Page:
but the grace of god


elegance or beauty of form, manner, motion, or action: We watched her skate with effortless grace across the ice. attractiveness, charm, gracefulness, comeliness, ease, lissomeness, fluidity. stiffness, ugliness, awkwardness, clumsiness; klutziness.
a pleasing or attractive quality or endowment: He lacked the manly graces.
favor or goodwill. kindness, kindliness, love, benignity; condescension.
a manifestation of favor, especially by a superior: It was only through the dean's grace that I wasn't expelled from school. forgiveness, charity, mercifulness. animosity, enmity, disfavor.
mercy; clemency; pardon: He was saved by an act of grace from the governor. lenity, leniency, reprieve. harshness.
favor shown in granting a delay or temporary immunity.
an allowance of time after a debt or bill has become payable granted to the debtor before suit can be brought against him or her or a penalty applied: The life insurance premium is due today, but we have 31 days' grace before the policy lapses. Compare grace period.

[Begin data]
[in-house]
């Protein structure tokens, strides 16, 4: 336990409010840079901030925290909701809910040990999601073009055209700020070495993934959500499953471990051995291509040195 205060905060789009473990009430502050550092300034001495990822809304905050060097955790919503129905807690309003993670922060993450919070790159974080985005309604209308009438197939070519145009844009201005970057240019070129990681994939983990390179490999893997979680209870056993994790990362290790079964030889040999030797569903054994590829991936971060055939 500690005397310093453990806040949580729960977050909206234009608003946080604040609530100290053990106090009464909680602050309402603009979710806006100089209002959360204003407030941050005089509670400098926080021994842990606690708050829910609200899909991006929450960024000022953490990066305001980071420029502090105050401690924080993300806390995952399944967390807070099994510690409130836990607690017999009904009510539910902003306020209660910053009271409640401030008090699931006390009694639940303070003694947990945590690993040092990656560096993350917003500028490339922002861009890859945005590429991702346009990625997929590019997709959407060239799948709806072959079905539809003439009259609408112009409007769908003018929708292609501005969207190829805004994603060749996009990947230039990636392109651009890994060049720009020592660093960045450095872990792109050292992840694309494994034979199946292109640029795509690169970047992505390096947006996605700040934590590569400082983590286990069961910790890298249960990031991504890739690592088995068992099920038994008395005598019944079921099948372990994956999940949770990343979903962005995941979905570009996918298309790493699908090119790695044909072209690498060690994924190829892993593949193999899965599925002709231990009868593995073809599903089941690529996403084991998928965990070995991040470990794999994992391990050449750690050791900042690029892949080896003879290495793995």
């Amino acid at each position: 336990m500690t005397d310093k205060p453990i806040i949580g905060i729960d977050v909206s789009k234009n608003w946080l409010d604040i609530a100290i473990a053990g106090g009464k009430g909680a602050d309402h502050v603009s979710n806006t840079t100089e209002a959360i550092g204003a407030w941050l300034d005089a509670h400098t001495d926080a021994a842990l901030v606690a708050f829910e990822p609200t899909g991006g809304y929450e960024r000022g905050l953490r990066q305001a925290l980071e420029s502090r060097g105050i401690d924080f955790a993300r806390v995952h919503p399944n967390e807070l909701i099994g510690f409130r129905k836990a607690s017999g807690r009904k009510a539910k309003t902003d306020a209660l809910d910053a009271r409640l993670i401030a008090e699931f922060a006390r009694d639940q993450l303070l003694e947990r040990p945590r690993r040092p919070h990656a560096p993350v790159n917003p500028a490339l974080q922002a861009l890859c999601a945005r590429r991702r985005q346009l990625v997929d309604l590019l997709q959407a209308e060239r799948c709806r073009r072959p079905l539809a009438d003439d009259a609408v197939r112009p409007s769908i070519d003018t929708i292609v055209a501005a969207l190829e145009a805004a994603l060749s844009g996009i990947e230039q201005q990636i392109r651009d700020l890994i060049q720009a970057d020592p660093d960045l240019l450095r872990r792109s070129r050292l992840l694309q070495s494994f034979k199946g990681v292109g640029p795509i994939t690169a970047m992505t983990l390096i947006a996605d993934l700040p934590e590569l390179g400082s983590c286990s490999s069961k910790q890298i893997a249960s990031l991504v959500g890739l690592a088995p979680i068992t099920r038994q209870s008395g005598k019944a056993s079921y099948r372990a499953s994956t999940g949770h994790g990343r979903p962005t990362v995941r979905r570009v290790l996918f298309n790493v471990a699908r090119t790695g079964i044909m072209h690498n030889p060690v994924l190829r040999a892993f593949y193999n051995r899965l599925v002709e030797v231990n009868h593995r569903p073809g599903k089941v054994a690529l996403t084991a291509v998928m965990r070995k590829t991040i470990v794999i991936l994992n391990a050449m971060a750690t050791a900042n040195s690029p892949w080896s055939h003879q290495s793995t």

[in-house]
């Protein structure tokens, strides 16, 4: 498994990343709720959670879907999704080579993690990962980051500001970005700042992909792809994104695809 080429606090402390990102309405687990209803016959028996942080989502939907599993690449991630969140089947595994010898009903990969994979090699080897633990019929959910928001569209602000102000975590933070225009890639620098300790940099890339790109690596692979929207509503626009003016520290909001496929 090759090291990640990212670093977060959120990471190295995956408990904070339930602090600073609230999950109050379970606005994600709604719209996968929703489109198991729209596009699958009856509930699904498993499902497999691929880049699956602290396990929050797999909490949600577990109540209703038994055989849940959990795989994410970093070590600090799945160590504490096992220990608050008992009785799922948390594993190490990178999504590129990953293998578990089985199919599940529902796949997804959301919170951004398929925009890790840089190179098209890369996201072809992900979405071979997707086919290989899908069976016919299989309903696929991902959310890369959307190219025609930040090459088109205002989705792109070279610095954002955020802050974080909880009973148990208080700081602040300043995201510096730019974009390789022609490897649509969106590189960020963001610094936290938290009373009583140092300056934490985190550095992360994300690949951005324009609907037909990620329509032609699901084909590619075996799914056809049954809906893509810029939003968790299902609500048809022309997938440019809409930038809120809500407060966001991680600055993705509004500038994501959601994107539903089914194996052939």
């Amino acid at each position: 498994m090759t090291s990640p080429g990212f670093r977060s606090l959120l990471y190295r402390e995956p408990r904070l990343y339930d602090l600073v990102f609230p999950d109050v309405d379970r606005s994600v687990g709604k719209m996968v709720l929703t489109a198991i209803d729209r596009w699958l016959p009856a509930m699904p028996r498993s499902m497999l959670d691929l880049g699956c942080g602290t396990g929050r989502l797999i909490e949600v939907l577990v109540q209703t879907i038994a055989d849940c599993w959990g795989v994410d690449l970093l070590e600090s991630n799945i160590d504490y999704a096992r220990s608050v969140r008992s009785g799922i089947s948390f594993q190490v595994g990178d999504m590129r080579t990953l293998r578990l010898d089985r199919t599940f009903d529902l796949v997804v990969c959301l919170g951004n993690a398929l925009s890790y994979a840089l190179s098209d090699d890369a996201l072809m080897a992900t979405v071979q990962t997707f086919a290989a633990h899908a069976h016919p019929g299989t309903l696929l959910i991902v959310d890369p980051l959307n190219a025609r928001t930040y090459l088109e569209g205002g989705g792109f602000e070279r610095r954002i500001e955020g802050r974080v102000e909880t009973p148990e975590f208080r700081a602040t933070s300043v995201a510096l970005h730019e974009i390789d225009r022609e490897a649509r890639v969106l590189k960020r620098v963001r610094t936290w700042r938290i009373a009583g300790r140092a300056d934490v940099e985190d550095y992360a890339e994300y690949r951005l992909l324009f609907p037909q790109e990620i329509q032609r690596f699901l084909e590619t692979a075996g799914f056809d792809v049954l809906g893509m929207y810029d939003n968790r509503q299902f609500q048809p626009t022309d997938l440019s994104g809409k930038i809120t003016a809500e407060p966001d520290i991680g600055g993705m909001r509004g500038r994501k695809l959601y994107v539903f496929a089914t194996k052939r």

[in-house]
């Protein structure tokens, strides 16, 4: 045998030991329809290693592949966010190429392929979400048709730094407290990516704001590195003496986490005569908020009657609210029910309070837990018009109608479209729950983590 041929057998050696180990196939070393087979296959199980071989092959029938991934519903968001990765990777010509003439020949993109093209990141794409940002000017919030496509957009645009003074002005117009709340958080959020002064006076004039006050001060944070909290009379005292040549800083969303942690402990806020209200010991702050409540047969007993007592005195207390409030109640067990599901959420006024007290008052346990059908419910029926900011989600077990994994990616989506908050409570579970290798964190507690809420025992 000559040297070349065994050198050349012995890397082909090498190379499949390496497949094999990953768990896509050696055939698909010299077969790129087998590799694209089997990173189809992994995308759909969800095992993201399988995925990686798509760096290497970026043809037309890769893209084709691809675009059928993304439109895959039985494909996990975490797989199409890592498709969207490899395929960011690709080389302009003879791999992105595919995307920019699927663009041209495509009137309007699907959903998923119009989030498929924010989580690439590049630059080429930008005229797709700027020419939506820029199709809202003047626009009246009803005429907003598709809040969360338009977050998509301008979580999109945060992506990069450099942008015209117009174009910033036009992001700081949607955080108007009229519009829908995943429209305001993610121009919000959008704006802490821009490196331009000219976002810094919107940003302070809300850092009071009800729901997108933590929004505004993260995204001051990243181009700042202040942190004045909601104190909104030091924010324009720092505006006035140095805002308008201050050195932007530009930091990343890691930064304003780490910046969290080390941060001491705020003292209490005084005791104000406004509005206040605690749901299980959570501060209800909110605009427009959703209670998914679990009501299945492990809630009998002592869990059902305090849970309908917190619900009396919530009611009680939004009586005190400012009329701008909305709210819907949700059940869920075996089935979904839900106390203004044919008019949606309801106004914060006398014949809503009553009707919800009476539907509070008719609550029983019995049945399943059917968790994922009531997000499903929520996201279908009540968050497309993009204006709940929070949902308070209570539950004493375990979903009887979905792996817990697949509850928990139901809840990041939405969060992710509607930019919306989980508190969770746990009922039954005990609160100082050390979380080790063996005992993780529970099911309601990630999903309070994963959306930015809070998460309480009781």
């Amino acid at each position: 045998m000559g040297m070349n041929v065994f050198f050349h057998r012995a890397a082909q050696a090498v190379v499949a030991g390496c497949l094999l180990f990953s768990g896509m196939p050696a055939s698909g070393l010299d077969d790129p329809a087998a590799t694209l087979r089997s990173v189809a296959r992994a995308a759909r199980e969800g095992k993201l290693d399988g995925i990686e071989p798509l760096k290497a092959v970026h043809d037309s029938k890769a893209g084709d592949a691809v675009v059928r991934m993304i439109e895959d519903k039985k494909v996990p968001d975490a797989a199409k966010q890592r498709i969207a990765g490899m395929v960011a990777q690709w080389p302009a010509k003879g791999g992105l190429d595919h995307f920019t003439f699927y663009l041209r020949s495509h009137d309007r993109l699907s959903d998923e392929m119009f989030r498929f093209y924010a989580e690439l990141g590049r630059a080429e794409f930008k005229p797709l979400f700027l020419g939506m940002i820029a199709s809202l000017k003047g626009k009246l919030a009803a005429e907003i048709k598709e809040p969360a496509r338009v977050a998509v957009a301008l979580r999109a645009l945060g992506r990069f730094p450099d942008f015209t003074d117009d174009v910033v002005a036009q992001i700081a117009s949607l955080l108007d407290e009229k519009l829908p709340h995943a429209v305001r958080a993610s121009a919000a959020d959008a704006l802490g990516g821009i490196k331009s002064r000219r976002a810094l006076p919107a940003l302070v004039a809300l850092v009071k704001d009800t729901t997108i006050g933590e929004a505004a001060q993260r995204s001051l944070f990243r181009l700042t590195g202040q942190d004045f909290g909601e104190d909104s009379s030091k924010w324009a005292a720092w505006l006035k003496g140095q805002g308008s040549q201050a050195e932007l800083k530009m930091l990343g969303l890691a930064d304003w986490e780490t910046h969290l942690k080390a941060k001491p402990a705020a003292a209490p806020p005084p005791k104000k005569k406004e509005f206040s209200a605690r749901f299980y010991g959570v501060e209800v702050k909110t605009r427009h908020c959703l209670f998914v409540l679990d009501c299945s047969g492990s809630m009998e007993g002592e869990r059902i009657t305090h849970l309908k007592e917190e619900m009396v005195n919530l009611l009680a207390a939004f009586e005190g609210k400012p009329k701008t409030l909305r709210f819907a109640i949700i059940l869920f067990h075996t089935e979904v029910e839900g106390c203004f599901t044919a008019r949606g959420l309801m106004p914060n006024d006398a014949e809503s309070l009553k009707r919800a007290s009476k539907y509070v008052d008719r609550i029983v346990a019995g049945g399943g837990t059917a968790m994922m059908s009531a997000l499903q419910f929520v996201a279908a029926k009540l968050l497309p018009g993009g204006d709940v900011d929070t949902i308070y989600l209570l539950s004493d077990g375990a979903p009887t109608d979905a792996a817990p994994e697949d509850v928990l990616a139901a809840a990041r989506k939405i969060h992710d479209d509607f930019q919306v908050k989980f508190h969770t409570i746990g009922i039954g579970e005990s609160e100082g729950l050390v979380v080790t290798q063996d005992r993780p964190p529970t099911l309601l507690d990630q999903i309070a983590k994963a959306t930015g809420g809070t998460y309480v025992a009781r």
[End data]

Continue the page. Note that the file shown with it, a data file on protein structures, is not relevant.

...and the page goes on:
the freely given, unmerited favor and love of God.
the influence or spirit of God operating in humans to regenerate or strengthen them.
a virtue or excellence of divine origin: the Christian graces.
Also called state of grace. the condition of being in God's favor or one of the elect.
moral strength: the grace to perform a duty.
a short prayer before or after a meal, in which a blessing is asked and thanks are given: Grandfather will now say grace.
(usually initial capital letter) a formal title used in addressing or mentioning a duke, duchess, or archbishop, and formerly also a sovereign (usually preceded by your, his, etc.).